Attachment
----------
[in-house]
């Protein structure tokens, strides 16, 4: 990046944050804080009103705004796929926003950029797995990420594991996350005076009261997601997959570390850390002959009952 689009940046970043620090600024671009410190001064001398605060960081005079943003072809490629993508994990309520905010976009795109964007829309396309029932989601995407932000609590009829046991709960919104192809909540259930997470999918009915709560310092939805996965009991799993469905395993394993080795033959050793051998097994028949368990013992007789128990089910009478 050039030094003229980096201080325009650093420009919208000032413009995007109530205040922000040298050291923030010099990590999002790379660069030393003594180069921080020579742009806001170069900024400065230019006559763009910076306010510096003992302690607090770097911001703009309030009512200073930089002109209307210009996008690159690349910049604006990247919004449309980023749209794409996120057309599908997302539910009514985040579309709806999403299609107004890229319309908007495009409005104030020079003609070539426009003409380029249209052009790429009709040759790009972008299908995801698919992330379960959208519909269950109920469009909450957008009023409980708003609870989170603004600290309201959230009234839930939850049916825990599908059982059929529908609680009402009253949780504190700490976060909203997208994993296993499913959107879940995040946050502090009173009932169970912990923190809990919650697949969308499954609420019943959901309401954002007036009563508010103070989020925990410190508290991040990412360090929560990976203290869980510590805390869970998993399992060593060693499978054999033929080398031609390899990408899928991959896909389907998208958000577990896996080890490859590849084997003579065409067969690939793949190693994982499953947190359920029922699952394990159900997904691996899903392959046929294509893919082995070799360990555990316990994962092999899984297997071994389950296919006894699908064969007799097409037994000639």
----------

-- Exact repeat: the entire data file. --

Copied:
[in-house]
């Protein structure tokens, strides 16, 4: 990046944050804080009103705004796929926003950029797995990420594991996350005076009261997601997959570390850390002959009952 689009940046970043620090600024671009410190001064001398605060960081005079943003072809490629993508994990309520905010976009795109964007829309396309029932989601995407932000609590009829046991709960919104192809909540259930997470999918009915709560310092939805996965009991799993469905395993394993080795033959050793051998097994028949368990013992007789128990089910009478 050039030094003229980096201080325009650093420009919208000032413009995007109530205040922000040298050291923030010099990590999002790379660069030393003594180069921080020579742009806001170069900024400065230019006559763009910076306010510096003992302690607090770097911001703009309030009512200073930089002109209307210009996008690159690349910049604006990247919004449309980023749209794409996120057309599908997302539910009514985040579309709806999403299609107004890229319309908007495009409005104030020079003609070539426009003409380029249209052009790429009709040759790009972008299908995801698919992330379960959208519909269950109920469009909450957008009023409980708003609870989170603004600290309201959230009234839930939850049916825990599908059982059929529908609680009402009253949780504190700490976060909203997208994993296993499913959107879940995040946050502090009173009932169970912990923190809990919650697949969308499954609420019943959901309401954002007036009563508010103070989020925990410190508290991040990412360090929560990976203290869980510590805390869970998993399992060593060693499978054999033929080398031609390899990408899928991959896909389907998208958000577990896996080890490859590849084997003579065409067969690939793949190693994982499953947190359920029922699952394990159900997904691996899903392959046929294509893919082995070799360990555990316990994962092999899984297997071994389950296919006894699908064969007799097409037994000639």